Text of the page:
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Wednesday, March 22, 2023
HomeGateway PlanCity Planning8th and 9th Streets: Where's the parking?

8th and 9th Streets: Where’s the parking?

When 8th Street and 9th Street are both one-way,
how much parking is lost?


Here is the drawing from the draft plan, showing how 8th Street and 9th Street might be.

The outline of a Ford F-150 has been added. The car in the image shown is about 68″ wide, which is the width of a pretty small car. As examples, the sub-compact Honda Fit is 67″, a Honda CRV or a Subaru Outback is 73″, a Toyota Corolla is 70″. The standard Ford F-150 is 80″ wide for the body and 96″ including the mirrors.

I don’t think an 11-foot traffic lane is wide enough for drivers to back into from an angled parking spot — it is less than standard practices.  The depiction shown below has a 6-foot sidewalk on one side and a 10-foot sidewalk on the other.  Together with the 7-foot bike lane and the only-11-foot traffic lane, it adds up to 55 feet — five feet wider than the 50-foot right of way. In theory the 10-foot sidewalk on the left could come out of someone’s parcel with a building setback; in reality 8th and 9th Streets are lined with existing buildings and a greater setback really isn’t possible.

So count on the sidewalk on the left side — the parking side — being reduced to 6 feet wide, and the bike lane being 6 feet instead what’s shown.  But if the traffic lane has to be increased to 13 or 14 feet so that people can pack out of the angled spots, then what?  We reduce the  size of the 3-foot separator?  That’s not a good solution.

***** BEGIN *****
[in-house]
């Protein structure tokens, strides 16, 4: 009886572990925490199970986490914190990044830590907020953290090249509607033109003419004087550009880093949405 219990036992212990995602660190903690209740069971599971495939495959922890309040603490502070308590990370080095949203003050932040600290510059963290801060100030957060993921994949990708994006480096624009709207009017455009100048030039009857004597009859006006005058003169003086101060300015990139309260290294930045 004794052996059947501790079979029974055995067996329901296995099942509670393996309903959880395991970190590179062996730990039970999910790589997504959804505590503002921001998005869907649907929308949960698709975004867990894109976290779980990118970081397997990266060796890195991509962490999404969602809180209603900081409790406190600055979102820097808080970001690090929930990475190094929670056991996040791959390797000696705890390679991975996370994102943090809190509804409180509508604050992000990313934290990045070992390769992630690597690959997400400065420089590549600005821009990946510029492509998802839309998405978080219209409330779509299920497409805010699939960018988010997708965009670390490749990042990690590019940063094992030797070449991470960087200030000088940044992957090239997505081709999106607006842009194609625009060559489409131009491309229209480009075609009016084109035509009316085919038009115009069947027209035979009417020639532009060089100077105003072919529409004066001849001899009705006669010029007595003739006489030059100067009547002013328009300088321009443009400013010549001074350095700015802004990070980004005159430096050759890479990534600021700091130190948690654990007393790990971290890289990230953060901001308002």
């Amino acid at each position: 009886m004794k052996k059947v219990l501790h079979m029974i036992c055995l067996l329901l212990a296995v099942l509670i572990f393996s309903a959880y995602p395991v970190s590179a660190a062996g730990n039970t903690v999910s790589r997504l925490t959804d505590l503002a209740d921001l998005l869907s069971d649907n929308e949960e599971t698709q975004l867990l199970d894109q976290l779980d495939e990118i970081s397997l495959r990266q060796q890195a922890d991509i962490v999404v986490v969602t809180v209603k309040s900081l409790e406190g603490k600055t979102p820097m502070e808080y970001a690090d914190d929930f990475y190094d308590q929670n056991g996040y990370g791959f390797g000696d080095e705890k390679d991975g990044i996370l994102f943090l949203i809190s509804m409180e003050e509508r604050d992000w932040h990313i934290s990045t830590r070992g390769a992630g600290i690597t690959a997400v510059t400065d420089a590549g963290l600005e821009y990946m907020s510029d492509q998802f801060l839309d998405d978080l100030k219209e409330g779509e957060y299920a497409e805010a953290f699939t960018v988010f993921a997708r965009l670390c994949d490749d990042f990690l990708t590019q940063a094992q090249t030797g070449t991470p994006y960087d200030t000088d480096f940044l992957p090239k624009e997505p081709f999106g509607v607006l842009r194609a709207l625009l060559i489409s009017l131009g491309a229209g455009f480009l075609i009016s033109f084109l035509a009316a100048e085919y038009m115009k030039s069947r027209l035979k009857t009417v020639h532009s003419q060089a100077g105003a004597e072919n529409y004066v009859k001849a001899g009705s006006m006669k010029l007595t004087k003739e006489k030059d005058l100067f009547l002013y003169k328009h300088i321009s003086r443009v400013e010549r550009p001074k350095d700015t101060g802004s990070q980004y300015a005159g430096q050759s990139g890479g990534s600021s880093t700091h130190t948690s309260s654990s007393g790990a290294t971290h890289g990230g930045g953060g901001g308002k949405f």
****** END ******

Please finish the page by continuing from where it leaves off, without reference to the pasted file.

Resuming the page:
What happens with angled parking?

With angled parking on one side only, we go from about 20 spaces to 13 spaces — a loss of 35% of our parking.

According to accepted figures for standard parallel and angled parking, a 9’ angled parking stall requires 12.7 feet of road length, while parallel parking requires a minimum of 18 feet.  As an example, over a 200-foot uninterrupted distance, there will be with angled parking on one side of the street, there will be 16 spaces. Take away some at the ends for safety, and you have 13, as shown here.  With parallel parking there would be 11 spaces in 200 feet (or, more realistically, 10) and so there’d be 20 spaces for parking on both sides of the street. 
With angled parking on one side only, we go from about 20 spaces to 13 spaces — a loss of 35% of our parking.

Ending up with the same amount of parking? 


It simply isn’t true.

There are many advantages to angled parking, but if going from parallel parking on two sides and changing to angled parking on one side, very much parking is lost.  The December draft Gateway plan introductory video states:

“So by taking all the parking that was formally or is currently parallel parking on both sides and putting it all on one side you end up with the same amount of parking generally.”

See the video on this website here.  The Street Parking portion is at 53:48 in the video.

Ending up with the same amount of parking? 

It simply isn’t true.



Here are aerial images of 8th and 9th Streets, from Google Earth. 

Look at the existing parking on 8th Street and 9th Street. If the parking is eliminated on one side of the street, what does that do to the business community?
Consider the image below.  The yellow line shows the reduction in street parking.


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